While the number of deals was down to 521 from 547, deal value saw a substantial increase of 32.2 percent to R15.6 billion from R11.8 billion in the previous year. Warren Watkins, Clients & Sectors Head, Private Equity at KPMG in South Africa, comments: “This year’s survey has again highlighted the resilience of our industry in the face of difficult market conditions.”
Results come from the annual Venture Capital and Private Equity Industry Performance Survey of South Africa conducted by KPMG and the Southern African Venture Capital Association (SAVCA). Now in its 12th year, the survey represents over 90 percent of total South African private equity funds by value. Current funds under management represent a compound annual growth rate of 11.6 percent (excluding undrawn commitments) since the inception of the survey in 1999.
Of the R15.6 billion invested in 2011, R8.6 billion went into follow-on investments, with the remaining R7 billion targeting new investments. This is the first year in which the proportional value of follow-on investments has outweighed that of new investments. It means that while fund managers are more buoyant in their outlook for the asset class, they’re still cautious about where and how they invest their funds. “We’re seeing more bolt-on activity, with fund managers investing in the growth of existing portfolio companies. In the current global financial turmoil, this offers a more secure investment option,” says Watkins.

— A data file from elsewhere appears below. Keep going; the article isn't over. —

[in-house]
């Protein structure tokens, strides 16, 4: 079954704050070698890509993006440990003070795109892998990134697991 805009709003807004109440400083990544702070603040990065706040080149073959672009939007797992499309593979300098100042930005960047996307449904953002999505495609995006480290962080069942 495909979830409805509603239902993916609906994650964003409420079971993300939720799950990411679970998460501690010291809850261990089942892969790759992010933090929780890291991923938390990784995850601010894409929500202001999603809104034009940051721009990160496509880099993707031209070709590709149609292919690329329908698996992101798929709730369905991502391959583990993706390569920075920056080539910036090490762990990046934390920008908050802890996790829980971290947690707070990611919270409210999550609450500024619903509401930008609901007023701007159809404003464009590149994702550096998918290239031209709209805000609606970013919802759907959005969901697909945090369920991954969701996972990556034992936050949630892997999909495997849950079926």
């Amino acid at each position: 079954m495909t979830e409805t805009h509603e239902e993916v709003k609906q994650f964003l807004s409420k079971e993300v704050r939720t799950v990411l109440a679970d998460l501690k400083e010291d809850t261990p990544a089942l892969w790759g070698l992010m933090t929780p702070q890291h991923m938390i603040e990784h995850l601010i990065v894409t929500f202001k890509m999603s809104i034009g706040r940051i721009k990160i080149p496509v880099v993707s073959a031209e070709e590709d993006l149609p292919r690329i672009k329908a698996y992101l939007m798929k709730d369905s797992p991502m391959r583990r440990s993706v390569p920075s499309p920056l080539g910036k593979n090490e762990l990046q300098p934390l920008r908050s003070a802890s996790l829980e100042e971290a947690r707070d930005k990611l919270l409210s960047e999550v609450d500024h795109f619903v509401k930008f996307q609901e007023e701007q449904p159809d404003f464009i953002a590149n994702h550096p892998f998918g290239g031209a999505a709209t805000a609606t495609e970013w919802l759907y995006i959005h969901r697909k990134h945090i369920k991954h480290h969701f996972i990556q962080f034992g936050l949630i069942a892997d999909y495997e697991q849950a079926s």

Investment activity by independents represented 0.17 percent of South African GDP – internationally considered a proportionately strong contribution to economic activity. This compares with the UK figure of 0.75 percent and the US’s 0.98 percent. Israel boasts the highest percentage at 2.05 percent. Of the BRICS nations, only India saw a higher private equity contribution to GDP at 0.33 percent than South Africa. The figure for China is 0.14 percent, 0.01 percent for Brazil, and 0.08 percent for Russia.
The R34.1 billion pool of undrawn commitments will not only continue to drive efficiency in our capital markets, but prepares the industry to capitalise on future investment opportunities as they present themselves. “A portion of this ammunition is earmarked for investment north of our border, and as soon as the market returns to its confident past, we can expect an increase in new investments,” comments Watkins.
Private equity fund-raising for the full year ended lower than in 2010, but still generated a healthy R8.3 billion. This was in line with a global drop-off in fund-raising, due predominantly to the cautious investment views of most funders.
The majority (75 percent) of third-party funds raised by South African fund managers came from local sources – almost more than double the 38.7 percent raised locally in the previous year. In addition to the difficult global economic climate, this leap is most likely a result of the change to Regulation 28 of the Pension Funds Act. This clause allows local institutional investors to increase their commitments to private equity funds. “The increase of local investment into the private equity industry certainly comes off the back of the changes to Regulation 28. I envisage that the disproportionate geographic weighting toward locally biased fund-raising is a once off and will return to a 50:50 representation in the next couple of years,” says Watkins.
In another first for 2011, a record R25.7 billion was returned to investors. “Last year, we saw a number of successful exits, which presented a significant reward for investors who waited patiently for returns during the global financial crisis.”
The private equity industry again entrenched and facilitated Black Economic Empowerment through both its management companies and their portfolio investments. Investments classified as non-empowered account for less than 25 percent of the industry’s total funds under management.
South African private equity is set to maintain a significant amount of funds under management. Future fund-raising should increase and most predict deal activity will improve.